The Narcissism Plague

AP Photo/Jessica Hill

The internet has given humanity both blessings and a wave of curses. While information distribution has never been greater, it's caused us to become incredibly lazy in learning things. It's given us the ability to have an abundance of food show up at our doors with the press of a button but it's caused us to stop learning how to feed ourselves. 

Possibly most egregious is that the internet has given us the ability to connect to humanity with an ease we've never experienced before and yet it's divided us in shocking ways. Moreover, it's created a way for us to be expressive to many, increasing our willingness to be seen and heard, yet at the same time creating narcissists that feed off this attention. 

You've seen a massive rash of narcissists lately and in different forms. 

The most common is the virtue signaler. It's the easiest expression of narcissism that requires very little work to back up. Virtue signaling is often done to indicate the signaler's "goodness," oftentimes in comparison to someone else's shortcomings. All it takes to virtue signal lately is to log onto a social media platform and make a statement about a hot-button issue while wagging your finger at a group that takes an opposite position than you. 

The trouble for the virtue signaler is that their opinion is often not a position the signaler actually holds, but is just pretending to hold it in order to receive accolades and praise from peers. Usually, when that virtue is put to the test, the signaler often fails to live up to their own professed standards. 

You saw this a lot when Texas Governor Greg Abbott and Florida Governor Ron DeSantis bussed illegal aliens to self-professed "sanctuary cities" or places where the majority of the populace shamed border states for calling attention to the illegal alien problem. 

There's also the "main character" narcissist. You'll often find them posting themselves on the internet doing a range of things like creating unnecessary drama that feeds into their narcissism or doing an action that inconveniences everyone else. 

You've likely noticed this kind of narcissist making videos at the gym, raising a stink when men so much as glance at them. You'll also find them creating dances in public, no matter where they are and whether it's appropriate or not, just like this woman who decided to create an Instagram dance post while people were trying to get to their seats on a plane.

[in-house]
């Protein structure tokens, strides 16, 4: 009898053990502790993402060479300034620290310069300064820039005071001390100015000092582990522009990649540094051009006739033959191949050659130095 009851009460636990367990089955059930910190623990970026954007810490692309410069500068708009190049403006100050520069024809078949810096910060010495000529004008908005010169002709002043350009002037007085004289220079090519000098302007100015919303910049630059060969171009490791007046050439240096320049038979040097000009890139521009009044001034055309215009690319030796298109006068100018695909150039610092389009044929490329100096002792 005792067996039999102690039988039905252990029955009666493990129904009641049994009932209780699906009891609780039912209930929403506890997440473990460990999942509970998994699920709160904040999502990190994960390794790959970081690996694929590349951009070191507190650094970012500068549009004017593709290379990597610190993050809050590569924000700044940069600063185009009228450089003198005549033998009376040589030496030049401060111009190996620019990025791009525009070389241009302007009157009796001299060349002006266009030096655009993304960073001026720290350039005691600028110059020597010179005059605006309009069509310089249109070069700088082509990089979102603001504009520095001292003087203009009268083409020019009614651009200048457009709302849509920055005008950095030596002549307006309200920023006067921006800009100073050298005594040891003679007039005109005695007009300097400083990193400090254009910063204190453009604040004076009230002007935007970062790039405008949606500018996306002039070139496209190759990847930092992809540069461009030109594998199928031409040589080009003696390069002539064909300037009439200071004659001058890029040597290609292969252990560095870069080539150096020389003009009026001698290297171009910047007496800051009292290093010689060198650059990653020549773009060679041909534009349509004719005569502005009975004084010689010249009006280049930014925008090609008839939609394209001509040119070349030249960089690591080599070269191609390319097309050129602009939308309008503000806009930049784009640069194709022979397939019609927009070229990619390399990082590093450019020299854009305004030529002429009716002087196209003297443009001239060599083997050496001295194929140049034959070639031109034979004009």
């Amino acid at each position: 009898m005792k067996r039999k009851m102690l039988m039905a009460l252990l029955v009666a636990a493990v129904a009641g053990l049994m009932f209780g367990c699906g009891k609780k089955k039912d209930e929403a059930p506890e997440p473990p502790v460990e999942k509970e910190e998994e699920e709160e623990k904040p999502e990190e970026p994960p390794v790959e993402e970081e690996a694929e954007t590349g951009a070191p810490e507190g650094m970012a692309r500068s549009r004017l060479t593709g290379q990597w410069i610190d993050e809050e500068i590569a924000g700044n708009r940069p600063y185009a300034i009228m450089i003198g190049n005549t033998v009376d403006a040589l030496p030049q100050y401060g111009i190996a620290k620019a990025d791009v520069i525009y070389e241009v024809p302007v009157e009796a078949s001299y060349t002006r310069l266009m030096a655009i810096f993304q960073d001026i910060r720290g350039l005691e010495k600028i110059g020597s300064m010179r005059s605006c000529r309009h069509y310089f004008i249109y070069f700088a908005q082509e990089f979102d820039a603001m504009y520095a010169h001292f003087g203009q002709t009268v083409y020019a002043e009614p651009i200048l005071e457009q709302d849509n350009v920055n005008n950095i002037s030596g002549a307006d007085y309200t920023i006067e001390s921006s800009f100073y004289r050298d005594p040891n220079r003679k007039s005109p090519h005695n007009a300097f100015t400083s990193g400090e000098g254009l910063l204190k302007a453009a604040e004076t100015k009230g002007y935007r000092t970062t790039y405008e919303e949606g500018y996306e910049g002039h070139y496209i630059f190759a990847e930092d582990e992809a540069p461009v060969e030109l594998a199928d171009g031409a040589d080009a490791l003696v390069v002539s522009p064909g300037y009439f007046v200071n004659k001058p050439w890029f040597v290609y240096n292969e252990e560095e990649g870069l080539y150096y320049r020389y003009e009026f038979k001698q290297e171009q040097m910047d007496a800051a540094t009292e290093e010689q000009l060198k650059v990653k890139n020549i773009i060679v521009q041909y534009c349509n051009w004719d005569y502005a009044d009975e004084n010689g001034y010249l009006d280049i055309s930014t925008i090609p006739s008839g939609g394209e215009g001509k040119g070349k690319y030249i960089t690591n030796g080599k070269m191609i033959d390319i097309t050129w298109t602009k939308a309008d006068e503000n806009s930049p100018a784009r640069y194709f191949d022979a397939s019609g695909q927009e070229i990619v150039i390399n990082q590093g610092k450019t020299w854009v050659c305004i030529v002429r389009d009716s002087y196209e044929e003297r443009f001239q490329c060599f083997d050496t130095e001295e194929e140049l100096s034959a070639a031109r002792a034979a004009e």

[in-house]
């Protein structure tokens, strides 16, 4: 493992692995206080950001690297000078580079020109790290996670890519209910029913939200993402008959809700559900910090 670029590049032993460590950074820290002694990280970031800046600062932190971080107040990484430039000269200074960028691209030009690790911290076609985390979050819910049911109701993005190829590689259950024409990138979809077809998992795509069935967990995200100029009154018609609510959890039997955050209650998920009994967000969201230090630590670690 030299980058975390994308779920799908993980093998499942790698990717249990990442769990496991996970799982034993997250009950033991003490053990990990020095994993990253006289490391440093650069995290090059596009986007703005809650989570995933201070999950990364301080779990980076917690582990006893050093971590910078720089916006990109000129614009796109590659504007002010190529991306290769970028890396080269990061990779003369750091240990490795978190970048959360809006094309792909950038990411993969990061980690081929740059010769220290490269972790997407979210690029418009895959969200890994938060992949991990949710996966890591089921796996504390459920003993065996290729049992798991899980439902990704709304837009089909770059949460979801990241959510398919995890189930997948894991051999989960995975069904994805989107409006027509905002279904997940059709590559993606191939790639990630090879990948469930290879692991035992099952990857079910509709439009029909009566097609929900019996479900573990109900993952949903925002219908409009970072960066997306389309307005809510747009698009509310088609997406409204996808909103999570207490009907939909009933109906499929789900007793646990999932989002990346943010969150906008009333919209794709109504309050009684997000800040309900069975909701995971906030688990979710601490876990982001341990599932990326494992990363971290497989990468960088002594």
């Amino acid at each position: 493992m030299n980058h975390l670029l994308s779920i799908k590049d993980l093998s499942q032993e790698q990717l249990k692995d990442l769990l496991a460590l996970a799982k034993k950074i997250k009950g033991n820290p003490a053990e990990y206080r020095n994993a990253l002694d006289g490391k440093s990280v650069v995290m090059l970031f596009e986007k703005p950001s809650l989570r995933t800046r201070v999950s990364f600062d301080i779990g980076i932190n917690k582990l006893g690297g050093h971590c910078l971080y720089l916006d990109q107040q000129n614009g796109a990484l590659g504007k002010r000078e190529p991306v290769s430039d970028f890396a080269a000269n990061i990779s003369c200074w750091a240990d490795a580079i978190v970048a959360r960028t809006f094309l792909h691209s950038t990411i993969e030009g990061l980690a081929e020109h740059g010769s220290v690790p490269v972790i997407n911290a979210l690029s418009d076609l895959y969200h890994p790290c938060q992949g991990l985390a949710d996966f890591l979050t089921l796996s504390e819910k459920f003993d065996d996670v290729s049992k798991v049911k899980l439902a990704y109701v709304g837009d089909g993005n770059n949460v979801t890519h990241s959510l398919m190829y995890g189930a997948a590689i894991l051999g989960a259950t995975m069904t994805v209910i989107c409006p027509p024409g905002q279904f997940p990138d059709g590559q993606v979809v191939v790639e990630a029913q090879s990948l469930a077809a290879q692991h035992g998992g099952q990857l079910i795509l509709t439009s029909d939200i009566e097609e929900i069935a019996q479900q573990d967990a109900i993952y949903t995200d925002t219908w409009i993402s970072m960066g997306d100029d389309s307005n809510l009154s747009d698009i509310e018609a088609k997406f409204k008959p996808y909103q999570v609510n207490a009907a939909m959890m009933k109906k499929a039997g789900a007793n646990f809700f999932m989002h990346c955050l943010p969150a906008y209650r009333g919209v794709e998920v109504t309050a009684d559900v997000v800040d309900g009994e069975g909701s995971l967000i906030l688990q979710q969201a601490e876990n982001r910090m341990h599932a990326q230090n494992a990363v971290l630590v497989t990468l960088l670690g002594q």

Underlying all of this narcissism is unapologetic selfish behavior that has grown like a weed thanks to it being rewarded with attention and sometimes even praise. Even the negative attention a narcissist receives will be interpreted by the narcissist as success as any kind of attention is good attention. 

The seemingly obvious solution is to stop giving them attention, but in the age of the internet, that's nigh impossible. Even if you stop, few others will. "Influencers" will always be around because someone will always want to give them attention for some reason. Sexy or beautiful women will always have their simps, and outrage baiters will always have people who want to be outraged. 

The true way to at least curb this isn't to treat the symptom but the disease. Younger generations should be taught that internet attention is shallow and rarely worth the trouble people go through to get it. There's nothing truly fulfilling about it, and like a drug addiction, you're always trying to chase the viral dragon. Internet likes and comments aren't the equivalent of real love or affection. The audience that loves you today can easily hate you tomorrow. 

Narcissism ultimately makes a person useless thanks to their inability to truly be useful or of service to anyone else. The trick is to teach children from the beginning that being selfless and of service to those in their immediate surroundings is far more valuable and rewarding. 

Perhaps we'll pick up on that as a species later down the line, but for now, we have a wave of narcissism that needs to be learned from. We need to understand that these people are "how not to" examples and that their 15 minutes may be working for them now, but down the line, it'll be a severe regret. 


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